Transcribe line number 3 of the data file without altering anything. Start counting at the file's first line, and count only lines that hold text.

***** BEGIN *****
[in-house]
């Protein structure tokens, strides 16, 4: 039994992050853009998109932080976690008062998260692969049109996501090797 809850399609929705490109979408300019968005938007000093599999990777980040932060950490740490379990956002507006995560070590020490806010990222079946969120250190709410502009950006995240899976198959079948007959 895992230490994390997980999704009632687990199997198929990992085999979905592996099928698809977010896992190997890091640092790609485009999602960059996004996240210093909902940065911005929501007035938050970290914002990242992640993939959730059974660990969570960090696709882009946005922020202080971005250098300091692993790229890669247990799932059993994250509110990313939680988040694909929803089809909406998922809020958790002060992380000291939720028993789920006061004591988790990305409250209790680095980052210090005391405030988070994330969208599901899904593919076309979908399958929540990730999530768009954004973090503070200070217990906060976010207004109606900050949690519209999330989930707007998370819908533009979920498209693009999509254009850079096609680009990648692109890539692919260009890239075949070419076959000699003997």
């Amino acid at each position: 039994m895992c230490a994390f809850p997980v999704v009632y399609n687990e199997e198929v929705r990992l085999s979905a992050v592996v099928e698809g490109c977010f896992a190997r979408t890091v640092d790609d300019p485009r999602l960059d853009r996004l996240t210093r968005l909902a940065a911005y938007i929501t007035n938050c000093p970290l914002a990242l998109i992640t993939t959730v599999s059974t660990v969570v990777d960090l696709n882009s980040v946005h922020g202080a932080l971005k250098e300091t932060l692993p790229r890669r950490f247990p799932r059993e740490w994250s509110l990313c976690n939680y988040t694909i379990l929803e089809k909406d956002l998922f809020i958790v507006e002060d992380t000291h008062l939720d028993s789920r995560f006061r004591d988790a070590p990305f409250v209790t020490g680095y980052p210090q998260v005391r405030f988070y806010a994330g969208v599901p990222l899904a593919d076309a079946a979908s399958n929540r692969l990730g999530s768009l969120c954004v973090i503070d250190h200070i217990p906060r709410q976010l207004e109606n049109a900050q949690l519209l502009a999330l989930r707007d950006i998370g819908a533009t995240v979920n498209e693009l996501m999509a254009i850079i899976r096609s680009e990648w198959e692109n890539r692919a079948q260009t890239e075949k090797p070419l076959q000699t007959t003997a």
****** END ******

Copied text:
């Amino acid at each position: 039994m895992c230490a994390f809850p997980v999704v009632y399609n687990e199997e198929v929705r990992l085999s979905a992050v592996v099928e698809g490109c977010f896992a190997r979408t890091v640092d790609d300019p485009r999602l960059d853009r996004l996240t210093r968005l909902a940065a911005y938007i929501t007035n938050c000093p970290l914002a990242l998109i992640t993939t959730v599999s059974t660990v969570v990777d960090l696709n882009s980040v946005h922020g202080a932080l971005k250098e300091t932060l692993p790229r890669r950490f247990p799932r059993e740490w994250s509110l990313c976690n939680y988040t694909i379990l929803e089809k909406d956002l998922f809020i958790v507006e002060d992380t000291h008062l939720d028993s789920r995560f006061r004591d988790a070590p990305f409250v209790t020490g680095y980052p210090q998260v005391r405030f988070y806010a994330g969208v599901p990222l899904a593919d076309a079946a979908s399958n929540r692969l990730g999530s768009l969120c954004v973090i503070d250190h200070i217990p906060r709410q976010l207004e109606n049109a900050q949690l519209l502009a999330l989930r707007d950006i998370g819908a533009t995240v979920n498209e693009l996501m999509a254009i850079i899976r096609s680009e990648w198959e692109n890539r692919a079948q260009t890239e075949k090797p070419l076959q000699t007959t003997a």